FEBS Press is pleased to welcome its fourth journal, Molecular Oncology, to this platform. Molecular Oncology is now fully Open Access and all content from the past 10 years is now available for all to read. The publication of high-quality journals by scientists for scientists is one the core objectives of The Federation of European Biochemical Societies (FEBS), with the revenue raised supporting fellowships, courses, congresses and other activities.

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The FEBS Journal For high-quality full-length papers and reviews, with particular focus on biochemistry, molecular biology, structural biology and cell biology.
FEBS Letters For highly significant research letters that merit urgent publication, as well as timely reviews of wide interest in the molecular biosciences.
Molecular OncologyFor high-impact discoveries, approaches and technical advances in basic, clinical and discovery-driven translational cancer research.
FEBS Open Bio For rapid open access publication of scientifically sound research articles in the molecular and cellular life sciences.

Highlighted Articles

Nyitray, Reményi and colleagues

Dynamic control of RSK complexes by phosphoswitch-based regulation

Nyitray, Reményi and colleagues (2018), The FEBS Journal

The ERK2-mediated phosphorylation of RSK1, a MAP kinase activated protein kinase, triggers RSK1 activation and subsequent phosphorylation of its substrates including MAG-1. Nyitray, Reményi and colleagues now show that two key residues in the C-terminal tail of RSK1 form an intramolecular and autoregulatory phosphoswitch that dynamically modulates ERK2–RSK1 and RSK1–MAG-1 interactions. Using live-cell imaging, the authors also validate the regulatory role of these interactions in response to growth factor stimulation.

Paterson and Courtneidge

Invadosomes are coming: new insights into function and disease relevance

Paterson and Courtneidge (2018), The FEBS Journal

Invadosomes are actin-mediated protrusions that form in cancer cells in response to diverse signalling cues, whereas podosomes are similar structures that form during normal embryonic and post-natal development. In this State-of-the-Art Review, Paterson and Courtneidge highlight the roles of invadosomes and podosomes in normal development, cancer and other diseases, and discuss how these structures could be therapeutically targeted to treat diseases.

D. A. Dougan and colleagues

Pupylation of PafA or Pup inhibits components of the Pup-Proteasome System

D. A. Dougan and colleagues, FEBS Letters

The prokaryotic ubiquitin-like protein (Pup) is a functional analog of ubiquitin in Actinobacteria, and pupylation of proteins via the Pup ligase PafA leads to protein degradation via the bacterial 20S proteasome. Here, free or protein-linked polyPup chains primarily formed through K61 are shown to inhibit proteasomal function. Moreover, autopupylation of PafA in the absence of protein substrates inhibits ligase activity. The authors speculate that this negative feedback loop reversibly controls Pup availability and protein pupylation.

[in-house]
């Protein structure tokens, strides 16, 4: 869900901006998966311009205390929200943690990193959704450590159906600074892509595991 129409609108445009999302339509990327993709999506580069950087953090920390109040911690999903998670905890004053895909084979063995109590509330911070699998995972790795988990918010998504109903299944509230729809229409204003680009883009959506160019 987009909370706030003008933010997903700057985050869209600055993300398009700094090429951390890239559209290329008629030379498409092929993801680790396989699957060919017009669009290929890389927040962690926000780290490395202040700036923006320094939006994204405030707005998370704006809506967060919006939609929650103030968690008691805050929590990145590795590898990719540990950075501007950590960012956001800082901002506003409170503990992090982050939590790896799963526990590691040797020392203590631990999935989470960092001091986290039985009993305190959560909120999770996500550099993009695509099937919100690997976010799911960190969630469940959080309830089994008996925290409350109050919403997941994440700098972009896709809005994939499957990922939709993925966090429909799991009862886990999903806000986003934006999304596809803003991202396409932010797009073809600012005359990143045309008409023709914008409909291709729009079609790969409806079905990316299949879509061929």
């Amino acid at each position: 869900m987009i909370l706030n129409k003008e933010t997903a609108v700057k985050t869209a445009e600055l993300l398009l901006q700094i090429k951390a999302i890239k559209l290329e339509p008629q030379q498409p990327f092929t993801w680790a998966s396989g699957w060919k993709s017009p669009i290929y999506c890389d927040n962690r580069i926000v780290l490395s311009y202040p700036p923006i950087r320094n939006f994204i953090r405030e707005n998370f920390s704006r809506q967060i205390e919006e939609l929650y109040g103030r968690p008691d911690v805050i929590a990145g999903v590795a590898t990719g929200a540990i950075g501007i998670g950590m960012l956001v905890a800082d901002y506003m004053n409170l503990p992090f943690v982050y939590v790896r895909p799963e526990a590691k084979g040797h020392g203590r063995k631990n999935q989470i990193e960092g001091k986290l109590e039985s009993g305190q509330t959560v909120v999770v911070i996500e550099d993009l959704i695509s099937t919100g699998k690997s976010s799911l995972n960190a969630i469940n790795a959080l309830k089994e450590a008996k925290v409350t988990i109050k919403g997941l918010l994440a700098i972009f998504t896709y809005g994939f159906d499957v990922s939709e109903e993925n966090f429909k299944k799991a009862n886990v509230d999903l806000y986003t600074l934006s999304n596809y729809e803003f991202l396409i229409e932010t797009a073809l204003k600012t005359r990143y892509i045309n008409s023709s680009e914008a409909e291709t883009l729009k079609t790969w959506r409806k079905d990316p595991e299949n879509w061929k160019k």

J. H. Kim and colleagues

The expression of the embryonic gene Cripto-1 is regulated by OCT4 in human embryonal carcinoma NCCIT cells

J.H. Kim and colleagues, FEBS Letters

Highly malignant embryonal carcinoma (EC) cells maintain self-renewal and differentiation potential and share several signaling pathways with embryonic stem (ES) cells. In this study, Kim J.H. and colleagues show that the Cripto-1 gene, specifically over-expressed in EC and ES cells, is regulated by the transcription factor OCT4 in human EC NCCIT cells. To induce Cripto-1 expression OCT4 was shown to bind specifically to a novel OCT4-binding site within the Cripto-1 minimal promoter region.

Indoxyl sulfate

A uremic toxin (indoxyl sulfate) found in chronic kidney disease supresses bone formation and resorption

Inada and colleagues, FEBS Open Bio

Patients with chronic kidney disease (CKD) often present with bone turnover abnormalities, which has been associated with low serum levels of parathyroid hormone (PTH). Here, Inada and colleagues report that Indoxyl sulphate (IS), a uremic toxin known to accumulate in the blood of CKD patients, directly supresses osteoblast/osteoclast coupling and bone formation in vitro. This, combined with their previous findings that showed IS exacerbated low bone turnover induced by parathyroidectomy suggests that IS directly induces low bone turnover via the inhibition of bone formation using mechanisms separate from skeletal resistance to parathyroid hormone (PTH). This suggests IS initiates low-turnover bone disease in patients with CKD via a direct action upon both osteoclast precursors and osteoblasts to supress bone formation and resorption.


Dovitinib enhances temozolomide efficacy in glioblastoma cells

Hombach-Klonisch and colleagues, Molecular Oncology

Dovitinib (Dov), an FDA- approved oral drug, is able to cross the blood-brain barrier and has recently demonstrated promising efficacy in clinical trials for glioblastoma (GB) patients with recurrent disease. The Dov-mediated molecular mechanisms in GB cells remained unknown. Here, Hombach-Klonisch and colleagues show that Dov treatment attenuated the STAT3/LIN28/Let-7/HMGA2 regulatory axis in GB cells, and downregulated key base excision repair factors known to repair temozolomide (TMZ) induced DNA damage. Dual or sequential treatment with Dov and TMZ enhanced the efficacy of TMZ, reduced GB cell survival, growth, and self-renewal capacity and severely compromised the recovery of GB cells. Alternate administration of Dov and TMZ may improve therapeutic efficacy, especially in patients expected to exhibit increased TMZ resistance. These findings suggest ‘Dov priming’ is an encouraging novel therapeutic strategy to improve the efficacy of TMZ in patients with GB.

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